Welcome to the fifth day of the fifth month, or as we Tex-Mex loving, margarita-mad Lone Star Staters know it, just another reason to hoist a few Cinco de Mayo.
It's definitely an unofficial holiday here in Texas. And, yes, it's a pretty big celebration elsewhere.
The California Avocado Commission says that around 84 million pounds of avocados are expected to be consumed in connection with the holiday this year.
Sales of other food associated with Cinco de Mayo have spiked, too.
And don't even get me started on margaritas! Really, don't get me started. I have work to do!
But before we totally pig out and definitely before too many toasts are made, today also makes for a good unofficial tax holiday.
It's a couple of weeks past the mid-April chaos and time to do a bit of post-filing reconnaissance and, in some cases, repair.
So here are cinco tax moves you "May" want to consider now.
If you didn't but received income that triggered a W-2 or 1099, the IRS might just file for you. This substitute return is based only on information the IRS has from other sources, meaning the agency has no idea about all the exemptions, deductions and credits you might be entitled to claim.
That means what the IRS thinks you owe could be substantially more than your actual tax liability.
And that could trigger a notice from the IRS demanding you pay that amount, plus penalties and interest.
So file. Now.
And if you're getting a refund and didn't file, what the heck is wrong with you!?!
While you won't face any penalties for not filing -- those are based on the amount of tax you owe -- the IRS isn't going to automatically send out refunds to nonfilers.
In fact, if you wait too long to file and collect, you could lose your refund altogether. The IRS can keep your refund if you don't file the return claiming it within three years of its due date.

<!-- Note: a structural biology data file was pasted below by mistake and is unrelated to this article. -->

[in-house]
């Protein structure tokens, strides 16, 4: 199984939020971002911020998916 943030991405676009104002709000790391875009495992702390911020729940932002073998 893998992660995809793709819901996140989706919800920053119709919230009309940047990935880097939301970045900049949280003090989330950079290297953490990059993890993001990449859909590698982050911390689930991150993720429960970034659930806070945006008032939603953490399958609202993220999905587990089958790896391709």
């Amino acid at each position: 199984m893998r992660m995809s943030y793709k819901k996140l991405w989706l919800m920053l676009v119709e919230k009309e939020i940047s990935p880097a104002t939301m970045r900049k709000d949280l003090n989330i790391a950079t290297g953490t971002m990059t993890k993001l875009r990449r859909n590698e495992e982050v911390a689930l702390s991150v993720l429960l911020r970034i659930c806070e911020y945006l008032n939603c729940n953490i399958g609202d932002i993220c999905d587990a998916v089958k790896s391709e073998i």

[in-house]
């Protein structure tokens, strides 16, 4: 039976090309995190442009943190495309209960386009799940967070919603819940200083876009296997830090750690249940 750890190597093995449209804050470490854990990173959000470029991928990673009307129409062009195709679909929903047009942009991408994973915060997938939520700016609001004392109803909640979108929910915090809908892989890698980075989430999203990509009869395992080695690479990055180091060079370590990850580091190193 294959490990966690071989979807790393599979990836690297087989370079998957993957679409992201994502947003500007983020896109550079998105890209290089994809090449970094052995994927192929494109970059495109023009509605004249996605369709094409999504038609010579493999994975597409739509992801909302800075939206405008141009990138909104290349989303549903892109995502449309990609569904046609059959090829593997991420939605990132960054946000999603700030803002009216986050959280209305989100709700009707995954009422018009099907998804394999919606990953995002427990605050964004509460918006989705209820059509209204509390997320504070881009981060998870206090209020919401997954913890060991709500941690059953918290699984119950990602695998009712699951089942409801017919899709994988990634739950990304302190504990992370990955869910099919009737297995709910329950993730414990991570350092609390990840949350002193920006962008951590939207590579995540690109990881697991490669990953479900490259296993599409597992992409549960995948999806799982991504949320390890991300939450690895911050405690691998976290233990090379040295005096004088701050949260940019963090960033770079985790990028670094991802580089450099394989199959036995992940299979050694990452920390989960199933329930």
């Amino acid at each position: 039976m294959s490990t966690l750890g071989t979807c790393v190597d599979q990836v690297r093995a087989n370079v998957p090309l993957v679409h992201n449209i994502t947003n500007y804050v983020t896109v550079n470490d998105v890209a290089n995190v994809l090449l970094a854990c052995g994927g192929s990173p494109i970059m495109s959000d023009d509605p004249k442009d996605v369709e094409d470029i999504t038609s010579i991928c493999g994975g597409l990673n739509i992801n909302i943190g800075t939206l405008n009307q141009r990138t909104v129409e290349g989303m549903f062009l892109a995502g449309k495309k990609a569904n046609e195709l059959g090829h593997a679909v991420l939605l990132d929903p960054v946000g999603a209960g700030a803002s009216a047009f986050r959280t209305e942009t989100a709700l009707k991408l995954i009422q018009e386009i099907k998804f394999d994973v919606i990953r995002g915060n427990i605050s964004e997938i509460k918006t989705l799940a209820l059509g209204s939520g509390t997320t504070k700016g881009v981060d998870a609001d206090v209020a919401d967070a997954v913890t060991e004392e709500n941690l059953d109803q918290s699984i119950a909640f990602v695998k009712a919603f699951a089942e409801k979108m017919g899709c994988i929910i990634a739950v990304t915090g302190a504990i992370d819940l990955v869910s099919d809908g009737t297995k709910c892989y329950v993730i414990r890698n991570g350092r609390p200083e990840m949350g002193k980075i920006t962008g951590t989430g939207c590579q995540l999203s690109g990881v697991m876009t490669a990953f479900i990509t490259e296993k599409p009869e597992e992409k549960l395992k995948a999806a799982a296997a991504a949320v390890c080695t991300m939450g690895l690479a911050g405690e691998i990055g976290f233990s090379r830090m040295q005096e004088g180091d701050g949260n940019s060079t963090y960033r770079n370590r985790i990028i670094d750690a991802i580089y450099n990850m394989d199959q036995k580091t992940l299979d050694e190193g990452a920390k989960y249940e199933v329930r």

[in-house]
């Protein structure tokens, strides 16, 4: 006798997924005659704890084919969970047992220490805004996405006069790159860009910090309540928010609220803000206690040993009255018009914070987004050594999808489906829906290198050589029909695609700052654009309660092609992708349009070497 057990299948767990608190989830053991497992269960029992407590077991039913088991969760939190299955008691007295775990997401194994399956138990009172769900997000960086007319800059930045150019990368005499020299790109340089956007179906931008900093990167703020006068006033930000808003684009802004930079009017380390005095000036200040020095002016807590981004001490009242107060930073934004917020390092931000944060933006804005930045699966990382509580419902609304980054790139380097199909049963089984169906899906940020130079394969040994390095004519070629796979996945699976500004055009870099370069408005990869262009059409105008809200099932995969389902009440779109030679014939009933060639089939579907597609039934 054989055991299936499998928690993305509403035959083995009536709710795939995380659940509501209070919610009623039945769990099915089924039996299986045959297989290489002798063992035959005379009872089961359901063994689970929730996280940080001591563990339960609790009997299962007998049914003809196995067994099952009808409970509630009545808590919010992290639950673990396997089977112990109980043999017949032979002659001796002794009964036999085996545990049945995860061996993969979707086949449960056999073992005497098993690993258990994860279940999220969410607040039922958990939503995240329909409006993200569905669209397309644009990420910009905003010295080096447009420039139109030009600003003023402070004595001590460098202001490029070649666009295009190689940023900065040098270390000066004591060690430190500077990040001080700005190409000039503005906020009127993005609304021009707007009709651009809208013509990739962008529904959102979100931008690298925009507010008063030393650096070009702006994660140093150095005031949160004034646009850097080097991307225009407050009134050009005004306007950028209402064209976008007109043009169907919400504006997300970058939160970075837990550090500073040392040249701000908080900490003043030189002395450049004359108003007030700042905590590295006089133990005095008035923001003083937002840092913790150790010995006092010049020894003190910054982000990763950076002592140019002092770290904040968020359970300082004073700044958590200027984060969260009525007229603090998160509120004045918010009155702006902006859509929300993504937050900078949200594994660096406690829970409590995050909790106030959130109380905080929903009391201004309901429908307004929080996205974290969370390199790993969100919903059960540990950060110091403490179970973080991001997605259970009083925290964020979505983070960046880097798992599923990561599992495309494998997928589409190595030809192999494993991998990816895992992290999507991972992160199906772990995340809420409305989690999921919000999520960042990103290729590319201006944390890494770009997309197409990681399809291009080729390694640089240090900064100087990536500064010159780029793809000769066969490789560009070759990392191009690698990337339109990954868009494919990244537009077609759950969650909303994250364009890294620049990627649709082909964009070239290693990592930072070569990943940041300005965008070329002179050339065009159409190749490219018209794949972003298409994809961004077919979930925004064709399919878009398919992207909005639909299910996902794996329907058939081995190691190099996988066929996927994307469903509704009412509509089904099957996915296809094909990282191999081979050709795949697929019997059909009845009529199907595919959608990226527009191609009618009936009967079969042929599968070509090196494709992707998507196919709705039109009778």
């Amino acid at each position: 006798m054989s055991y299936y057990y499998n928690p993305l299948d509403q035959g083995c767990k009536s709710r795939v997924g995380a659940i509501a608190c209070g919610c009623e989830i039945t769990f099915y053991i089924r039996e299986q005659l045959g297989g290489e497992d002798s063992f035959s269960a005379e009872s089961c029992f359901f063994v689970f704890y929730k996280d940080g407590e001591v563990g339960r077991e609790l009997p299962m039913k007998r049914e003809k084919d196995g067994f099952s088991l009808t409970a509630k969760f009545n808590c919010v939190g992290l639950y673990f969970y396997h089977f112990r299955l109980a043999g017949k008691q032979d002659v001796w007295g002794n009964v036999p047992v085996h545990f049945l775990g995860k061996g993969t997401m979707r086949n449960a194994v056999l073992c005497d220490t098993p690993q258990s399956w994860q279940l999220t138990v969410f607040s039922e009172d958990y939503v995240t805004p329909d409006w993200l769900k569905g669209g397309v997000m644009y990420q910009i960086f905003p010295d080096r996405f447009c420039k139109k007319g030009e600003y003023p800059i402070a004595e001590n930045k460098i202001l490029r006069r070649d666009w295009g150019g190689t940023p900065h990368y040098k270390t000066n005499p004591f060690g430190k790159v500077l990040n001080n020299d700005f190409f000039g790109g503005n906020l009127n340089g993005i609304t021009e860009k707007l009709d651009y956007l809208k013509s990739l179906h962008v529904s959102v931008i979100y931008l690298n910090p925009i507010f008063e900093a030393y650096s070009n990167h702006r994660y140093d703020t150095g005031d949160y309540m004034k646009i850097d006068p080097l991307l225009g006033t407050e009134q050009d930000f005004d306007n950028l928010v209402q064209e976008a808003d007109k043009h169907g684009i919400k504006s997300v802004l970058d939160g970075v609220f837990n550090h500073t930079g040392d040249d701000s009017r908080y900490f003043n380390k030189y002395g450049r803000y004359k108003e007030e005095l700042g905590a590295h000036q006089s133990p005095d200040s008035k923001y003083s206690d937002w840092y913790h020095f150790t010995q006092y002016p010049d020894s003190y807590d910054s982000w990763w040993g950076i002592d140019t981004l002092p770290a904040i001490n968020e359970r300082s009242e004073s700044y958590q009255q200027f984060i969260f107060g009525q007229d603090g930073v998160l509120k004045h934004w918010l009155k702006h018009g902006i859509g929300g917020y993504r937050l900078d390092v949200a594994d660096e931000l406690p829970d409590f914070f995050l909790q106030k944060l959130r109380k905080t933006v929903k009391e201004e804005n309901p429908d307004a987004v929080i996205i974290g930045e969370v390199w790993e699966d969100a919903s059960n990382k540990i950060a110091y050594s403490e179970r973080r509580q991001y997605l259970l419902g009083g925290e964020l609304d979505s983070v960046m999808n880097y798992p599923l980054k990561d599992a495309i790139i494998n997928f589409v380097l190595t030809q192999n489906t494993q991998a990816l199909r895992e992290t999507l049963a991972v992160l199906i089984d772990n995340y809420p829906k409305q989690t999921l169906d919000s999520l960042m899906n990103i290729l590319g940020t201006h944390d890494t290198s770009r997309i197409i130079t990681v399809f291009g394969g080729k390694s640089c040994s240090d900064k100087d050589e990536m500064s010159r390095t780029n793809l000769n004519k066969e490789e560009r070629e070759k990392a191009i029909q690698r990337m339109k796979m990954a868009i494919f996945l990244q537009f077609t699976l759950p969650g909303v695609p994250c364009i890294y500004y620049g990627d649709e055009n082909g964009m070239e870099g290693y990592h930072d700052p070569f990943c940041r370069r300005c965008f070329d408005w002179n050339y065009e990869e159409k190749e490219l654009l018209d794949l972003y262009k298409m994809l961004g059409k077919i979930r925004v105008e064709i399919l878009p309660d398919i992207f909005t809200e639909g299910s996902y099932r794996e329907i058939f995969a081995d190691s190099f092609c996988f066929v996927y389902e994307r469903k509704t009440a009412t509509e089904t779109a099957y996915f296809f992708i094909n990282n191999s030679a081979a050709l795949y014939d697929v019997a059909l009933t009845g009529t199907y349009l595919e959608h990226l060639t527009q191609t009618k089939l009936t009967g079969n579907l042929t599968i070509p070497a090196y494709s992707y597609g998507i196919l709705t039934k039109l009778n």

Can you borrow the cash from your family? If you're a member of a credit union, you might be able to get a loan there. Credit card payment could work, too, as long as you don't carry the balance for too long; those interest rates can eat you up!
You also might talk to the IRS about floating you a short-term loan. If you don't need too much time to come up with the money, the IRS offers some taxpayers up to 120 days to pay in full. No fee will be charged for entering this type of arrangement.
Or you could get a longer installment payment plan with the IRS.
Yes, Uncle Sam charges fees and interest, too, but that's better than not paying at all. And in most cases where your tax bill in $10,000 or less you can't be turned down. Plus, you have some say in the terms.
To get the installment process started, call the IRS toll-free at 1-800-829-1040 or visit your local tax office.
You also can send in Form 9465, Installment Agreement Request, via the mail.
Or, if you prefer, can apply online for a payment agreement by going to www.IRS.gov then using the pull-down menu in the "I need to" box (right side of the page) and selecting "Set Up a Payment Plan."
Complete your extended return. Just because you got six extra months to file your 1040 doesn't mean you have to wait until Oct. 15 to do so.
The IRS will gladly accept your tax material now, before the rest of the 10 million or so procrastinators put it off once again to the very last minute.
Be sure to check out these final filing tips. Most are as relevant now as they were three weeks ago.
And remember that the IRS is still accepting electronically filed returns, both via commercial tax service providers as well as through its Free File program.
Set up a recordkeeping system. When you get ready to file your return next year, this will save you time and could save you money.
By having a system in place now, you can put all relevant tax documents, receipts, records, etc. into their appropriate filing place. Then when you start to fill out your 2010 Form 1040, you'll have all that information right at your fingertips.
Even better, when you start looking at the material you filed throughout this year, you'll be reminded of tax breaks you want to make sure to claim.
Devise a bunching strategy. This will be much easier thanks to your new commitment to timely and accurate recordkeeping.
Some legitimate tax breaks get wasted because your expenses must exceed a certain percentage of your adjusted gross income.
By tracking these tax-related expenditures throughout the year, you'll be able to see just how many you have and which ones are close, as the year winds down, to reaching the IRS deduction threshold.
If you discover that you're going to be close, your bunching strategy can make sure you take steps to get there.
A little extra tax salsa: Finally, if you also must file with your state, these tips apply to those returns, too.
There. That wasn't too hard.
Now treat yourself to a yummy bowl of guacamole and a few 'ritas. You earned it!
Numerals excerpted from Courtney's Portfolio
- Cinco financial lessons
- Cinco ways to save
- Tax Carnival #53: Cinco Tax Celebración
- Bunching your deductions
- Time for tax recordkeeping
- Don't forget your Daily Tax Tip!
- Don't forget your Weekly Tax Tip!
- State Tax Departments
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